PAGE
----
Wolverine & the X-Men: Alpha and Omega #1

My kingdom for more superhero comics by Brian Wood. Don't get me wrong, I still want all his great independent, creator-owned, non-superhero stuff (since I'm greedy), but the plain fact of the matter is that the superhero world is a better place with Brian Wood writing stories in it. "Wolverine and The X-Men: Alpha & Omega" #1 is a great comic, the kind we need stacks and stacks of.

Taking place not long after the events of Jason Aaron and Chris Bachalo's "Wolverine and The X-Men" #3, Wood's story opens on Quentin Quire, pissy as usual and avoiding his PsychWar 101 class, while he watches Wolverine and Armor spar on the lawn. Quire skips his class and instead puts in motion for Wolverine and Armor what appears to be his own video game-like reality, a construct of his own making which seems to assume control of their minds. Trapped in Quire's "reality," Wolverine and Armor are themselves, yet not themselves, while their real bodies lie unconscious on the school lawn. In the alternate reality, the two fight for their lives in a dangerous, somewhat apocalyptic landscape, while Quire fusses about hiding their physical bodies and focusing on maintaining control of his new world and its unwilling inhabitants.

Wood, a great writer skilled in a variety of genres, nicely captures Wolverine and Armor's voices, tweaking them in a subtle way that gives them that nice alternate reality vibe where you can tell that something is not quite right. Wood also nicely handles Quire's voice, one pregnant with narcissism and wonder at his own exceptional feats. Wood manages the difficult here, both allowing Quentin to be the villain who has placed our heroes in jeopardy while also letting us to feel for him and almost side with him, in a way. His pain and acting out is palpable despite his sarcastic defenses, and it's difficult not to admire Quire's sheer talent and power.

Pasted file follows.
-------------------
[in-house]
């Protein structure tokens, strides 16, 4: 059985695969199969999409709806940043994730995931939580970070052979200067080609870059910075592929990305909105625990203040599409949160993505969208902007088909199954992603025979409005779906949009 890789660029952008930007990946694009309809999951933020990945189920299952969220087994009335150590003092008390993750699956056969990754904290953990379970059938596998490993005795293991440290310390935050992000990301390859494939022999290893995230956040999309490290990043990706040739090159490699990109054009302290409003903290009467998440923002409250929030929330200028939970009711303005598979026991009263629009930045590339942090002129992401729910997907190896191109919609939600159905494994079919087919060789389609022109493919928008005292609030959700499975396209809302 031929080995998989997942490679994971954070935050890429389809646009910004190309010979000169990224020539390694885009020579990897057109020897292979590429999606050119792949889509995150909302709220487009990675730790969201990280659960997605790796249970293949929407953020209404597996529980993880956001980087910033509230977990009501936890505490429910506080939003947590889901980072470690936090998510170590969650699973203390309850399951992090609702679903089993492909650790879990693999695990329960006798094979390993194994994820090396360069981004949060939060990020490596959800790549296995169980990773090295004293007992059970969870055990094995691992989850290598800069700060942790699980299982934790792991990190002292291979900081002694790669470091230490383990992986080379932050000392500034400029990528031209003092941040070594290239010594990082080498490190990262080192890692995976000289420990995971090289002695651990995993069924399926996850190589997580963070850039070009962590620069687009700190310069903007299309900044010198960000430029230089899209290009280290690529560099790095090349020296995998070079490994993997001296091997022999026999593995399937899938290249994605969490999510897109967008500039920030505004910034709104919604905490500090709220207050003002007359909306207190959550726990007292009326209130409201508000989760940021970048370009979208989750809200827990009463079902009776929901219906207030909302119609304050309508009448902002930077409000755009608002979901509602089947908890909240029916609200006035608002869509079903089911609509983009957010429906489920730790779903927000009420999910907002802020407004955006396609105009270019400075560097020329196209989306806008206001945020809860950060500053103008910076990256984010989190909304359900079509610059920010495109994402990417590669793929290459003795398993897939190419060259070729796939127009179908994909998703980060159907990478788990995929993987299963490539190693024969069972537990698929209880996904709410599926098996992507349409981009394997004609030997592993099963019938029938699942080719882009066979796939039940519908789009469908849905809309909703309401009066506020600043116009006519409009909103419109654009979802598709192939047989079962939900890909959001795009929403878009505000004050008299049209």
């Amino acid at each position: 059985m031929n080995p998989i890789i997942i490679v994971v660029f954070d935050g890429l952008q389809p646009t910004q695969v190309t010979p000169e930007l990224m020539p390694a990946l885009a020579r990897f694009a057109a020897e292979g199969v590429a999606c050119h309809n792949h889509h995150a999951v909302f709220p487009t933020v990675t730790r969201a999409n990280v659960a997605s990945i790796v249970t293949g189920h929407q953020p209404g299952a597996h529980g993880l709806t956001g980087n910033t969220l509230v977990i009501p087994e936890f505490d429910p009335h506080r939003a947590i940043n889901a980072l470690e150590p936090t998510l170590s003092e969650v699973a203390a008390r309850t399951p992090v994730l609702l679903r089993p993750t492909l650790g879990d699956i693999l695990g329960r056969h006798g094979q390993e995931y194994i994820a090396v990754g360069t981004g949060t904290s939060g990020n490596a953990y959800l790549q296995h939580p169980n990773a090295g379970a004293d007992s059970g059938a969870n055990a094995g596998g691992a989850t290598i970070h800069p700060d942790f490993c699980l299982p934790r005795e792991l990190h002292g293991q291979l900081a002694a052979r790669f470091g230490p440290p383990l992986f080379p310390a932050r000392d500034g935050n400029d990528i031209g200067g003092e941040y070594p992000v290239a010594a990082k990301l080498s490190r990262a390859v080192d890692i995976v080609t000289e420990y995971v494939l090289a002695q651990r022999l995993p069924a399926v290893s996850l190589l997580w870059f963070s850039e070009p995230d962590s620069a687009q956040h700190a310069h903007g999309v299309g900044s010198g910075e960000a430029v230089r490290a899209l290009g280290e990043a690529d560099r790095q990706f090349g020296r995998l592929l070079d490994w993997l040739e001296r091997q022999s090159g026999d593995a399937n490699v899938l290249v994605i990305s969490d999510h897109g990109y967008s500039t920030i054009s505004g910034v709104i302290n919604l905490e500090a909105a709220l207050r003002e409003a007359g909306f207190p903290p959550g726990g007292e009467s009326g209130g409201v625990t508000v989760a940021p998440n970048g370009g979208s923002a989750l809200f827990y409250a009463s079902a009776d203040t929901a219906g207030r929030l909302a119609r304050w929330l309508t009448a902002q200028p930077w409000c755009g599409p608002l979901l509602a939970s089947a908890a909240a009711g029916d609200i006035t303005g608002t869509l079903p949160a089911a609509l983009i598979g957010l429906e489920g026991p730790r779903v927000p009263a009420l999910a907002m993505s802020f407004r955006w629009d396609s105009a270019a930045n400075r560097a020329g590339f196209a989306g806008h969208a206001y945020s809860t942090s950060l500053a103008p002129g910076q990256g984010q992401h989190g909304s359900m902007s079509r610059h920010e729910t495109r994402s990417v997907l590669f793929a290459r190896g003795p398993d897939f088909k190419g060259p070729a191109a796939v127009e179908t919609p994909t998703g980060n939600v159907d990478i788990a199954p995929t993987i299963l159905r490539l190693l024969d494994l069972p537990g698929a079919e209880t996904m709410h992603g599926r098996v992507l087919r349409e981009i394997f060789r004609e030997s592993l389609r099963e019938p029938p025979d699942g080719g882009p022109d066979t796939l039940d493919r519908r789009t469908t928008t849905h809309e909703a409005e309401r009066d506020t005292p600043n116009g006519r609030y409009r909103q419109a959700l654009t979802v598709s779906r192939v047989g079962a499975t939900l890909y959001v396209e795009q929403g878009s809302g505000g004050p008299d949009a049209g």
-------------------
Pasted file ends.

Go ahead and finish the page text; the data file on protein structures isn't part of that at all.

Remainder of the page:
The idea itself is intriguing, though we don't get to see too much of Quire's alternate reality except Wolverine and Armor on the run and yelling a lot, but the fact that Wood manages to quickly and convincingly set everything up in a single issue is impressive. In this world of decompressed comics, it could have taken many other writers a number of issues to get where Wood takes us in 20 quick pages. Well aware of the limitations of the miniseries format, Wood he manages to both not waste any time and also tell a story that feels well-paced and not rushed.

My sole complaint about this issue comes down to the last panel, which I fully admit I may be misinterpreting. I won't give it away, but it's unclear exactly what is going on, which is a small failing in and of itself, and if it's what it appears to be, I'm not entirely sure it makes sense, painfully stretching the reader's suspension of disbelief.

With seven artists drawing this story, you'd think it would be a nightmare, but instead, it's inspired. By placing one art team on the Westchester parts of the book and one on the apocalyptic, constructed dimension, the book creates even more depth. It's incredibly smart and serves to highlight everyone's skill set. Roland Boschi and Dan Brown provide great, clean, unfussy work on the Westchester portion of the book. Mark Brooks with Andrew Currie, Jay Leister, Norman Lee and Ronda Pattison create a more detailed and grungier feel for the constructed world, an alternate reality appropriately dark and depressing (as we of course know all futures to be) with funky clothes and "Mad Max" style vehicles. 

Overall, this is a great first issue to a promising new miniseries, and perhaps more importantly, the hope that we as readers might be treated to more superhero stories from Wood via Marvel.

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